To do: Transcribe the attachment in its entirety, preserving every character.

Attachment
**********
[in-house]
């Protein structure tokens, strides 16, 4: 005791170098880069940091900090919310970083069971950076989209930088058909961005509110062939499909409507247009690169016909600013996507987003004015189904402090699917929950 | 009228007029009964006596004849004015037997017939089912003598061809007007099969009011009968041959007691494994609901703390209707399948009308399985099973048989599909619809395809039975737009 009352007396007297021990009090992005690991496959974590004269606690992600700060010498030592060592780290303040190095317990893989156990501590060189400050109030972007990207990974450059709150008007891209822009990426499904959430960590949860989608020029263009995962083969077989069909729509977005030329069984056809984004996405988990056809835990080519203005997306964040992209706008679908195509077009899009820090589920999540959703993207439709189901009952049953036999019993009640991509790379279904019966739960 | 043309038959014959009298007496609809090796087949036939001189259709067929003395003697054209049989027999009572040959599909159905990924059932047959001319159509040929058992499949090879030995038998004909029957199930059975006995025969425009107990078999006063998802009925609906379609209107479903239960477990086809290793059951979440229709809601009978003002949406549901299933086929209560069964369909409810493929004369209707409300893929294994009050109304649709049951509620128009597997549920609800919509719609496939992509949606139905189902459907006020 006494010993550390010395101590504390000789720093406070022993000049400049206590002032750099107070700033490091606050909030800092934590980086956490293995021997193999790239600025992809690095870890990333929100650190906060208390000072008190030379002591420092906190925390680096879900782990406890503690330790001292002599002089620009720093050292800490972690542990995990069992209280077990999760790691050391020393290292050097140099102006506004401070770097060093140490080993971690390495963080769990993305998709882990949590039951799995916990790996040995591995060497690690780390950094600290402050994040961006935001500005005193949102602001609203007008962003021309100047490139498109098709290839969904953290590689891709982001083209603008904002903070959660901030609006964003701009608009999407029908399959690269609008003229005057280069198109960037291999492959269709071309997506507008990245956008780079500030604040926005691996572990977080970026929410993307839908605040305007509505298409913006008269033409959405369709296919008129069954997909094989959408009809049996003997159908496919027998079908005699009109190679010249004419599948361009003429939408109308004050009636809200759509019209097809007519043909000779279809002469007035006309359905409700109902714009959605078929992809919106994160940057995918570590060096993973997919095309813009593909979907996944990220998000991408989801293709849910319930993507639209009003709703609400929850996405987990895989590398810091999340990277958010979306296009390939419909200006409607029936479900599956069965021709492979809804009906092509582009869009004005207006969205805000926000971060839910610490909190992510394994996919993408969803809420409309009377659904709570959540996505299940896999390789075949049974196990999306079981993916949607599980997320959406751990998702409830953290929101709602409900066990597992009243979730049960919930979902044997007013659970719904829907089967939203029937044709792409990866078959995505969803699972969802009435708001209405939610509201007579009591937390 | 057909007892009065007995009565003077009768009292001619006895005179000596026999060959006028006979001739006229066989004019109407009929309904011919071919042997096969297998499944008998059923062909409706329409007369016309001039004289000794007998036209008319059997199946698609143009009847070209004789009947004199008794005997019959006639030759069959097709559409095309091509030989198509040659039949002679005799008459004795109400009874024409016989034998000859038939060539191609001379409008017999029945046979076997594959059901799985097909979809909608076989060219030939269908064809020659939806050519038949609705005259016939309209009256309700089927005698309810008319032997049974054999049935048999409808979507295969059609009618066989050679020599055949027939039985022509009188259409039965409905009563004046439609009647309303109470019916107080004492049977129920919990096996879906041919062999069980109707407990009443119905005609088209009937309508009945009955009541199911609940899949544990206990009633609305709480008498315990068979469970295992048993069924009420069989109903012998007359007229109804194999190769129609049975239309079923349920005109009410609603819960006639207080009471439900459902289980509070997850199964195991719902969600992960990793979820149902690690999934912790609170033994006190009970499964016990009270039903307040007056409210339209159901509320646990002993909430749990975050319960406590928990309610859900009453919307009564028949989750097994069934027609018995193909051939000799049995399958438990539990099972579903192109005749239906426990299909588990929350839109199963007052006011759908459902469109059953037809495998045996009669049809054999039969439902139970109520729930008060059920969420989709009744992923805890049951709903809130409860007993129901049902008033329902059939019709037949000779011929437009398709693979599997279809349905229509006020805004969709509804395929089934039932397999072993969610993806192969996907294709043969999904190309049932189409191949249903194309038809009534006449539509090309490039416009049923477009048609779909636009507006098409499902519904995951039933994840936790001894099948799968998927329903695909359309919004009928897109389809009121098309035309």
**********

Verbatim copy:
[in-house]
């Protein structure tokens, strides 16, 4: 005791170098880069940091900090919310970083069971950076989209930088058909961005509110062939499909409507247009690169016909600013996507987003004015189904402090699917929950 | 009228007029009964006596004849004015037997017939089912003598061809007007099969009011009968041959007691494994609901703390209707399948009308399985099973048989599909619809395809039975737009 009352007396007297021990009090992005690991496959974590004269606690992600700060010498030592060592780290303040190095317990893989156990501590060189400050109030972007990207990974450059709150008007891209822009990426499904959430960590949860989608020029263009995962083969077989069909729509977005030329069984056809984004996405988990056809835990080519203005997306964040992209706008679908195509077009899009820090589920999540959703993207439709189901009952049953036999019993009640991509790379279904019966739960 | 043309038959014959009298007496609809090796087949036939001189259709067929003395003697054209049989027999009572040959599909159905990924059932047959001319159509040929058992499949090879030995038998004909029957199930059975006995025969425009107990078999006063998802009925609906379609209107479903239960477990086809290793059951979440229709809601009978003002949406549901299933086929209560069964369909409810493929004369209707409300893929294994009050109304649709049951509620128009597997549920609800919509719609496939992509949606139905189902459907006020 006494010993550390010395101590504390000789720093406070022993000049400049206590002032750099107070700033490091606050909030800092934590980086956490293995021997193999790239600025992809690095870890990333929100650190906060208390000072008190030379002591420092906190925390680096879900782990406890503690330790001292002599002089620009720093050292800490972690542990995990069992209280077990999760790691050391020393290292050097140099102006506004401070770097060093140490080993971690390495963080769990993305998709882990949590039951799995916990790996040995591995060497690690780390950094600290402050994040961006935001500005005193949102602001609203007008962003021309100047490139498109098709290839969904953290590689891709982001083209603008904002903070959660901030609006964003701009608009999407029908399959690269609008003229005057280069198109960037291999492959269709071309997506507008990245956008780079500030604040926005691996572990977080970026929410993307839908605040305007509505298409913006008269033409959405369709296919008129069954997909094989959408009809049996003997159908496919027998079908005699009109190679010249004419599948361009003429939408109308004050009636809200759509019209097809007519043909000779279809002469007035006309359905409700109902714009959605078929992809919106994160940057995918570590060096993973997919095309813009593909979907996944990220998000991408989801293709849910319930993507639209009003709703609400929850996405987990895989590398810091999340990277958010979306296009390939419909200006409607029936479900599956069965021709492979809804009906092509582009869009004005207006969205805000926000971060839910610490909190992510394994996919993408969803809420409309009377659904709570959540996505299940896999390789075949049974196990999306079981993916949607599980997320959406751990998702409830953290929101709602409900066990597992009243979730049960919930979902044997007013659970719904829907089967939203029937044709792409990866078959995505969803699972969802009435708001209405939610509201007579009591937390 | 057909007892009065007995009565003077009768009292001619006895005179000596026999060959006028006979001739006229066989004019109407009929309904011919071919042997096969297998499944008998059923062909409706329409007369016309001039004289000794007998036209008319059997199946698609143009009847070209004789009947004199008794005997019959006639030759069959097709559409095309091509030989198509040659039949002679005799008459004795109400009874024409016989034998000859038939060539191609001379409008017999029945046979076997594959059901799985097909979809909608076989060219030939269908064809020659939806050519038949609705005259016939309209009256309700089927005698309810008319032997049974054999049935048999409808979507295969059609009618066989050679020599055949027939039985022509009188259409039965409905009563004046439609009647309303109470019916107080004492049977129920919990096996879906041919062999069980109707407990009443119905005609088209009937309508009945009955009541199911609940899949544990206990009633609305709480008498315990068979469970295992048993069924009420069989109903012998007359007229109804194999190769129609049975239309079923349920005109009410609603819960006639207080009471439900459902289980509070997850199964195991719902969600992960990793979820149902690690999934912790609170033994006190009970499964016990009270039903307040007056409210339209159901509320646990002993909430749990975050319960406590928990309610859900009453919307009564028949989750097994069934027609018995193909051939000799049995399958438990539990099972579903192109005749239906426990299909588990929350839109199963007052006011759908459902469109059953037809495998045996009669049809054999039969439902139970109520729930008060059920969420989709009744992923805890049951709903809130409860007993129901049902008033329902059939019709037949000779011929437009398709693979599997279809349905229509006020805004969709509804395929089934039932397999072993969610993806192969996907294709043969999904190309049932189409191949249903194309038809009534006449539509090309490039416009049923477009048609779909636009507006098409499902519904995951039933994840936790001894099948799968998927329903695909359309919004009928897109389809009121098309035309």